Exiting the European Union could hurt Britain’s $2.9 trillion economy and prompt some banks to abandon London’s global financial powerhouse, Bank of England Governor Mark Carney said on Tuesday.
In his strongest intervention so far in Britain’s debate about EU membership, Carney said he was not making any recommendation about how to vote in the June 23 referendum but that uncertainty created by an exit could hurt the economy.
Asked about the implications of an exit for Britain’s huge banking industry, he said some major financial institutions were considering a possible move if the country voted to leave the EU.
“One would expect some activity to move,” Carney told lawmakers in the British parliament. “I’d say a number of institutions are contingency planning for that possibility.”
After clinching a deal from other European Union leaders last month in Brussels, Prime Minister David Cameron asked the central bank, which is independent from the government, to set out the facts about membership.
Though Carney also said there were risks from remaining inside the EU due to the greater integration planned by the 19-member euro zone, he praised Cameron’s deal.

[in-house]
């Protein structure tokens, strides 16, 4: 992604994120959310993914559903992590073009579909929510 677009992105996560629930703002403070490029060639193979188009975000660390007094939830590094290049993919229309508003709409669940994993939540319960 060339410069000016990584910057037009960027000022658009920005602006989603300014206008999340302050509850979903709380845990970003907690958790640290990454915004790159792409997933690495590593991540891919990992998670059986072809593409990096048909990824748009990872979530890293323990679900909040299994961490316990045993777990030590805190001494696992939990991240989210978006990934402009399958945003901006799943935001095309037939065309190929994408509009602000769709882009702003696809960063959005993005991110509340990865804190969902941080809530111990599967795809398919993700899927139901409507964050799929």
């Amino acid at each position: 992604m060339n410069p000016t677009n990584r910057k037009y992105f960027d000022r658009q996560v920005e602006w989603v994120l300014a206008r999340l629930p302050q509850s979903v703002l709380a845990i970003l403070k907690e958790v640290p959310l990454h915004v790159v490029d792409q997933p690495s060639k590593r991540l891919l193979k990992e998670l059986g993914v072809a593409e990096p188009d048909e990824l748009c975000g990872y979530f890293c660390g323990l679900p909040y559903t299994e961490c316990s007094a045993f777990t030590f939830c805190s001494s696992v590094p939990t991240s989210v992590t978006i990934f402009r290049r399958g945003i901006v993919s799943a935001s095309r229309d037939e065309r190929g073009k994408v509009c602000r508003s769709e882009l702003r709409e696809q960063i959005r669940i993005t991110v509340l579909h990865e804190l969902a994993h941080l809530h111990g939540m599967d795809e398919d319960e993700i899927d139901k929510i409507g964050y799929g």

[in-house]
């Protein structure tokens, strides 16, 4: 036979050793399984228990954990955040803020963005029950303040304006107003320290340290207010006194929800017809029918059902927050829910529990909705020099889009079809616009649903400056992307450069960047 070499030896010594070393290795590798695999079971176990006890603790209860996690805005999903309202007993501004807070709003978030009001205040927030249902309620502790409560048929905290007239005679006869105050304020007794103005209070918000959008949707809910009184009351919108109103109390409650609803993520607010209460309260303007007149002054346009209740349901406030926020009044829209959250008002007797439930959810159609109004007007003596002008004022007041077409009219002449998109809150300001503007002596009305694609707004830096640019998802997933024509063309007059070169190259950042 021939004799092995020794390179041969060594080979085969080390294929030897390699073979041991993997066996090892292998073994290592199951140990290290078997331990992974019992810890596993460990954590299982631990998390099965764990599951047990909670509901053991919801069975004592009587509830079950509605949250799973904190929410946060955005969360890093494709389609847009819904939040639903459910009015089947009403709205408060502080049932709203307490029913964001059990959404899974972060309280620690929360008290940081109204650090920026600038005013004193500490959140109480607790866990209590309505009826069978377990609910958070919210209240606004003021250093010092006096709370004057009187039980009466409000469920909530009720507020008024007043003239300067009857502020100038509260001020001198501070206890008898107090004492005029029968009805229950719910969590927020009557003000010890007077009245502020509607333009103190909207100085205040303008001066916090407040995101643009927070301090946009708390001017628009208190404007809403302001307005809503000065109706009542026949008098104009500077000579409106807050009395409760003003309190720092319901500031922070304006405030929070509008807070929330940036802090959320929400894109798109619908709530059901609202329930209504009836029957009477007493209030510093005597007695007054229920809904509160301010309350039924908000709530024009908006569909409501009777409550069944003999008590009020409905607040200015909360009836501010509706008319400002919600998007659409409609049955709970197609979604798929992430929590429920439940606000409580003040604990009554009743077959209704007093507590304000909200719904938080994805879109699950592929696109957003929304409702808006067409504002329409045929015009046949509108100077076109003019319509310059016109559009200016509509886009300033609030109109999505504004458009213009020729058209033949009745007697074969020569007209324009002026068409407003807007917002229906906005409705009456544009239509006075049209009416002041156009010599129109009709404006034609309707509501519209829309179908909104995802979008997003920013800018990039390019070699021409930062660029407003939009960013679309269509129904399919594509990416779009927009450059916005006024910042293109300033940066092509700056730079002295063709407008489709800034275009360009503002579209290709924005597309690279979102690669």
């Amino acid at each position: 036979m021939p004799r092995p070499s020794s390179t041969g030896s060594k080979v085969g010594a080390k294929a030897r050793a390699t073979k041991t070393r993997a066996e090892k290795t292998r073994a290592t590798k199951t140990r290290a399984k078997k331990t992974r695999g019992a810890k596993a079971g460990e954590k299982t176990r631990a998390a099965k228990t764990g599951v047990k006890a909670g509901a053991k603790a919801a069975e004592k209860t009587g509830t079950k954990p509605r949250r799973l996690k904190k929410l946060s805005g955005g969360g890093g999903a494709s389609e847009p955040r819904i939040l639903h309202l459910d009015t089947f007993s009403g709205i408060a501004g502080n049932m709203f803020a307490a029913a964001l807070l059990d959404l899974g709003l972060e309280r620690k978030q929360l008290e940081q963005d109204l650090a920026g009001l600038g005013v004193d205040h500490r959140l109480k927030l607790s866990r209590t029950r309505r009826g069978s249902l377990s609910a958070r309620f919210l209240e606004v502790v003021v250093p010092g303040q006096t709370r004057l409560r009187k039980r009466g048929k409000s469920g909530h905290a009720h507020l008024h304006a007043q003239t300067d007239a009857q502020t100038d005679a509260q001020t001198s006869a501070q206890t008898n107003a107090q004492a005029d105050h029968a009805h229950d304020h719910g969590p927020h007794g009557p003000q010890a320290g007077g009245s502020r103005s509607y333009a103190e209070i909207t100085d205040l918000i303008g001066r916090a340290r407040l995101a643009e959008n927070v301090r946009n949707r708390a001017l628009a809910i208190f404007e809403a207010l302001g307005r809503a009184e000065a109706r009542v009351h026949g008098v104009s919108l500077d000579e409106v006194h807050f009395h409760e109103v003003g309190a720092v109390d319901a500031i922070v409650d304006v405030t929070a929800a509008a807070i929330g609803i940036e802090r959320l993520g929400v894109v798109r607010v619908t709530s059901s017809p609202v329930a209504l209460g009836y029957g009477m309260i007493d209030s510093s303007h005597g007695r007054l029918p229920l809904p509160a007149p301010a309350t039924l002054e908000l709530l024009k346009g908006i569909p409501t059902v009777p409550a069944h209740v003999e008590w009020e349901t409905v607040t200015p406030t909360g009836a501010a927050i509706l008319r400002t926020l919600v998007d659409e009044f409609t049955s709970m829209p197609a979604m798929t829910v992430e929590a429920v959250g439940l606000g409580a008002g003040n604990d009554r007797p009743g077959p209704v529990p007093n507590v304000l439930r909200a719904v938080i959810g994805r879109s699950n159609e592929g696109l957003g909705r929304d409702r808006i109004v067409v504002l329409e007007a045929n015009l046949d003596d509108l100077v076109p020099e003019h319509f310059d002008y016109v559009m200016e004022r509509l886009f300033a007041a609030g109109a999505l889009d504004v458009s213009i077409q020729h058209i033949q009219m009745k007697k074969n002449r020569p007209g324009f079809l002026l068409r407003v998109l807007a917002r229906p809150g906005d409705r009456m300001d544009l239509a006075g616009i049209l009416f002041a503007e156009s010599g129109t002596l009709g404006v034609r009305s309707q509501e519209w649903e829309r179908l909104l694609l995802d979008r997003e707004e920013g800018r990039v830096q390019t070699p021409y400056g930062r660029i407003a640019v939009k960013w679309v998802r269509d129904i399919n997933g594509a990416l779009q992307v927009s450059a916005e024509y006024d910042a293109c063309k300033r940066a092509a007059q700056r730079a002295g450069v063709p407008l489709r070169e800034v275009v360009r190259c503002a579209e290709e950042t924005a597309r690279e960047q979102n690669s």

“The settlement addresses the issues the Bank identified as being important, given the likely need for further integration of the euro area, to maintaining its ability to achieve its objectives,” Carney, a Canadian, said in a letter to British lawmakers.
Adding caveats to many of his assessments, Carney said the BoE was not taking a view on the long-term implications for Britain’s economy of a Brexit, as leaving is known, but there could be a short-term hit to growth if the country decides to leave the bloc.
“There could be lower levels of activity because of the degree of uncertainty that could affect investment and household spending,” Carney told a parliamentary committee.
Under questioning by lawmakers, Carney came in for harsh criticism from one eurosceptic member of Cameron’s party for a BoE report published in October which gave a positive assessment of Britain’s membership of the EU.
Jacob Rees-Mogg said it was “beneath the dignity” of the BoE to make “speculative” comments about the benefits of EU membership.